USS ''Monitor''

  • American Civil War
  • 2 mins

By Crusader1307

Constructed in 1861 at the start of The American Civil War (1861-1865), The ''Monitor'' was the first truly ironclad ship commissioned and built by The US Navy. Using initial engineering technology invented by Swedish inventor John Ericsson and a revolutionary revolving gun turret created by Theodore Timby – The ''Monitor'' ushered in the “Age of Sailing Iron”. She was built in a record-breaking 101 days at a cost of $275,000 (an insane cost in that Era). She weighed over 1,000 tons (displaced) and was 179 feet long. ''Monitor'' had a 40 foot beam (height) and sat almost 11 feet in the water. She was powered by multiple sources. Featured was a vibrating steam engine fueled by twin fire burning boilers. ''Monitor'' was capable of 11 miles per hour speeds (or 6 knots). She carried 50 officers and men. Her armament featured 2 rotating 11-inch Dalhgren Cannon. She was known as a “cheesebox on a raft” by her crew. Effectively built to counter the Confederate Casemate Ironclad CSS ''Virginia'' (aka the former USS ''Merrimack''), ''Monitor'' would eventually engage ''Virginia'' at The Battle of Hampton Road, Virginia.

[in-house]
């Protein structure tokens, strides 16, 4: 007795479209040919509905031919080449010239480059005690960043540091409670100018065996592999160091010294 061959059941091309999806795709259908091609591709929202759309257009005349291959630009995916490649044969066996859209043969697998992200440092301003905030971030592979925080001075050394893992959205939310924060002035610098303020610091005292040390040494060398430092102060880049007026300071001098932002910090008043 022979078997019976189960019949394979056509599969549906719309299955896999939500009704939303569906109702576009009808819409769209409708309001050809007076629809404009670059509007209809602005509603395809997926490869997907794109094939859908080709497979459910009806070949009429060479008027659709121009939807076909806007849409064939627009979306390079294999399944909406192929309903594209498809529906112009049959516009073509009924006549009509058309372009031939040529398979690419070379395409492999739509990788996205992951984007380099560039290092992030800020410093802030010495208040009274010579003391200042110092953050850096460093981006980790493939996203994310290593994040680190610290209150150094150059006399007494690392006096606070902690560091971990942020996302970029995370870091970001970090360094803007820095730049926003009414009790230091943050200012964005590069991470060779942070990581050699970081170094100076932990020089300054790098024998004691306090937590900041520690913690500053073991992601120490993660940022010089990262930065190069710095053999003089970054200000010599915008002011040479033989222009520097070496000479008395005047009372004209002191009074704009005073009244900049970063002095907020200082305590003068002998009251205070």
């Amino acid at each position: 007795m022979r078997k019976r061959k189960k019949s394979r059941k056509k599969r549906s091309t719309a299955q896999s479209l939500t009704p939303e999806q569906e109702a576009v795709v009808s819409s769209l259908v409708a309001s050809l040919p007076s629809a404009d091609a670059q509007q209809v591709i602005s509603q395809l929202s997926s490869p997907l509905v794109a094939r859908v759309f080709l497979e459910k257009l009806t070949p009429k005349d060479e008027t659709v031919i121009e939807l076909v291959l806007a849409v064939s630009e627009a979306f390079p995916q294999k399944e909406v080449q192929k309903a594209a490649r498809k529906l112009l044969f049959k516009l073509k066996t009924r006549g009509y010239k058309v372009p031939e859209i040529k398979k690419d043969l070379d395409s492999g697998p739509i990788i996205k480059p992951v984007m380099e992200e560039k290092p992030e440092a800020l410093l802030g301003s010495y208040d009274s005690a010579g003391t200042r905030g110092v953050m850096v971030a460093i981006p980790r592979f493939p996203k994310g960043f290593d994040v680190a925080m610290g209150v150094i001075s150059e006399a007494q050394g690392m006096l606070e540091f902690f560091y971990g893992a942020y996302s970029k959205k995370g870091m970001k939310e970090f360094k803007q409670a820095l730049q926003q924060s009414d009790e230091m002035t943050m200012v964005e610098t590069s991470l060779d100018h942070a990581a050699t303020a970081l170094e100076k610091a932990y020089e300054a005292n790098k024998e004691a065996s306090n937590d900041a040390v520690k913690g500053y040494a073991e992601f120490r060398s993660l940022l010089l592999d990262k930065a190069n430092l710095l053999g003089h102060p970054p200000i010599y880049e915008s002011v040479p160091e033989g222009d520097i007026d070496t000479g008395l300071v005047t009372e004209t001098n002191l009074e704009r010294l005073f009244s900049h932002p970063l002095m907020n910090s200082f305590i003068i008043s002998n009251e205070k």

A “first” in warfare to that date, the two Iron clad vessels fired shell upon shell upon each other. Both produced only minor damage to each other. The battle was considered a draw (although ''Virginia'' withdrew first). The engagement nonetheless ushered in the beginning of the end of The Age of Sail and the eventual start of The Age of The Battleship. The ''Monitor '' served in several other battles (providing artillery support to land based troops). Her design rapidly duplicated by The US Navy, to include many other ''Monitor''-Class ironclads (including smaller version for use in river warfare. Lost (foundered) in a storm off Cape Hatteras, she was rediscovered in 1973. Her wreck was in a poor state, but some salvage yielded a few amazing artifacts (on of which is her gun turret) – which is currently displayed at The Mariner's Museum in Newport News, Virginia.